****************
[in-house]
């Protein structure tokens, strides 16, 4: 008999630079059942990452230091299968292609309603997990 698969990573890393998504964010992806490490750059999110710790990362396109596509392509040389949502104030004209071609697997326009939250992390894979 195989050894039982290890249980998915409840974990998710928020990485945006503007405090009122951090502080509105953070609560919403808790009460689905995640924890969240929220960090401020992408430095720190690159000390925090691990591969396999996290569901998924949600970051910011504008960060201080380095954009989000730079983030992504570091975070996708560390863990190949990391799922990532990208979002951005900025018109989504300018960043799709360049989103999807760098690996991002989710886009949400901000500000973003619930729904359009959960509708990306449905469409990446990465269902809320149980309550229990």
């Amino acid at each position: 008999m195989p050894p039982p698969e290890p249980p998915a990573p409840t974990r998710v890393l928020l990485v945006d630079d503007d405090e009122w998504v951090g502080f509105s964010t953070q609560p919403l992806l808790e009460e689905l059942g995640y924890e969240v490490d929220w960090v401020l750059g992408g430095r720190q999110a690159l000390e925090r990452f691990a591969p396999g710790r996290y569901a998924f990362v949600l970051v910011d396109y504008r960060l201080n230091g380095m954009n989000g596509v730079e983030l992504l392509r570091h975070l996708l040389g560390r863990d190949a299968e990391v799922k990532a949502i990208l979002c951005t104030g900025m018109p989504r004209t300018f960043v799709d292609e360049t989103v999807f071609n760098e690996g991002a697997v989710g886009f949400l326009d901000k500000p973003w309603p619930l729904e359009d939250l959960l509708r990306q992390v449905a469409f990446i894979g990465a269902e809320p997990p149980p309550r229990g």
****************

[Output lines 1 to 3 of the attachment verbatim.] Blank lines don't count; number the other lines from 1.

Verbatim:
[in-house]
């Protein structure tokens, strides 16, 4: 008999630079059942990452230091299968292609309603997990 698969990573890393998504964010992806490490750059999110710790990362396109596509392509040389949502104030004209071609697997326009939250992390894979 195989050894039982290890249980998915409840974990998710928020990485945006503007405090009122951090502080509105953070609560919403808790009460689905995640924890969240929220960090401020992408430095720190690159000390925090691990591969396999996290569901998924949600970051910011504008960060201080380095954009989000730079983030992504570091975070996708560390863990190949990391799922990532990208979002951005900025018109989504300018960043799709360049989103999807760098690996991002989710886009949400901000500000973003619930729904359009959960509708990306449905469409990446990465269902809320149980309550229990």
């Amino acid at each position: 008999m195989p050894p039982p698969e290890p249980p998915a990573p409840t974990r998710v890393l928020l990485v945006d630079d503007d405090e009122w998504v951090g502080f509105s964010t953070q609560p919403l992806l808790e009460e689905l059942g995640y924890e969240v490490d929220w960090v401020l750059g992408g430095r720190q999110a690159l000390e925090r990452f691990a591969p396999g710790r996290y569901a998924f990362v949600l970051v910011d396109y504008r960060l201080n230091g380095m954009n989000g596509v730079e983030l992504l392509r570091h975070l996708l040389g560390r863990d190949a299968e990391v799922k990532a949502i990208l979002c951005t104030g900025m018109p989504r004209t300018f960043v799709d292609e360049t989103v999807f071609n760098e690996g991002a697997v989710g886009f949400l326009d901000k500000p973003w309603p619930l729904e359009d939250l959960l509708r990306q992390v449905a469409f990446i894979g990465a269902e809320p997990p149980p309550r229990g």